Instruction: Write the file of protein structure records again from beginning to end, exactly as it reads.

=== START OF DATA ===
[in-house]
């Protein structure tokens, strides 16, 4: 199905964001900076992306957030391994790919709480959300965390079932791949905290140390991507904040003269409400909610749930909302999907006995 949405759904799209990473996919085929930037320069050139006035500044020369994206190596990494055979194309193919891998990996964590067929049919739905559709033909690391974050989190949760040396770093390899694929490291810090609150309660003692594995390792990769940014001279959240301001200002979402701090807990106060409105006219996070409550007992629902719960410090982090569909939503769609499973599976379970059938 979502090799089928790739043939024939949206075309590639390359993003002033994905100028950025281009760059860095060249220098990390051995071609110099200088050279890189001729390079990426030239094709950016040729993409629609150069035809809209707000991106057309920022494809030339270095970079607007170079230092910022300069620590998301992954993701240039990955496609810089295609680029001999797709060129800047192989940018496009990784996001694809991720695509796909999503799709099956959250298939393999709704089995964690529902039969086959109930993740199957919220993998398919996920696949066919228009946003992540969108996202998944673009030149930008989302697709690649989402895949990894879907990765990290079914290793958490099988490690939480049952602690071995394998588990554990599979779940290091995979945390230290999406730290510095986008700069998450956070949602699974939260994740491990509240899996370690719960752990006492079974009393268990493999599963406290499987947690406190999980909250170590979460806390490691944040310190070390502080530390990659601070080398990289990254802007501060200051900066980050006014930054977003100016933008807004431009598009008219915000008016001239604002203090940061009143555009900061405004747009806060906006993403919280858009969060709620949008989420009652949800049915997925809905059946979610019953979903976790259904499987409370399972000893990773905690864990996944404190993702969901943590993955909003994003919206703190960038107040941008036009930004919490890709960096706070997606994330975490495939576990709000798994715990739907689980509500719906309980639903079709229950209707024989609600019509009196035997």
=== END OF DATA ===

[in-house]
């Protein structure tokens, strides 16, 4: 199905964001900076992306957030391994790919709480959300965390079932791949905290140390991507904040003269409400909610749930909302999907006995 949405759904799209990473996919085929930037320069050139006035500044020369994206190596990494055979194309193919891998990996964590067929049919739905559709033909690391974050989190949760040396770093390899694929490291810090609150309660003692594995390792990769940014001279959240301001200002979402701090807990106060409105006219996070409550007992629902719960410090982090569909939503769609499973599976379970059938 979502090799089928790739043939024939949206075309590639390359993003002033994905100028950025281009760059860095060249220098990390051995071609110099200088050279890189001729390079990426030239094709950016040729993409629609150069035809809209707000991106057309920022494809030339270095970079607007170079230092910022300069620590998301992954993701240039990955496609810089295609680029001999797709060129800047192989940018496009990784996001694809991720695509796909999503799709099956959250298939393999709704089995964690529902039969086959109930993740199957919220993998398919996920696949066919228009946003992540969108996202998944673009030149930008989302697709690649989402895949990894879907990765990290079914290793958490099988490690939480049952602690071995394998588990554990599979779940290091995979945390230290999406730290510095986008700069998450956070949602699974939260994740491990509240899996370690719960752990006492079974009393268990493999599963406290499987947690406190999980909250170590979460806390490691944040310190070390502080530390990659601070080398990289990254802007501060200051900066980050006014930054977003100016933008807004431009598009008219915000008016001239604002203090940061009143555009900061405004747009806060906006993403919280858009969060709620949008989420009652949800049915997925809905059946979610019953979903976790259904499987409370399972000893990773905690864990996944404190993702969901943590993955909003994003919206703190960038107040941008036009930004919490890709960096706070997606994330975490495939576990709000798994715990739907689980509500719906309980639903079709229950209707024989609600019509009196035997």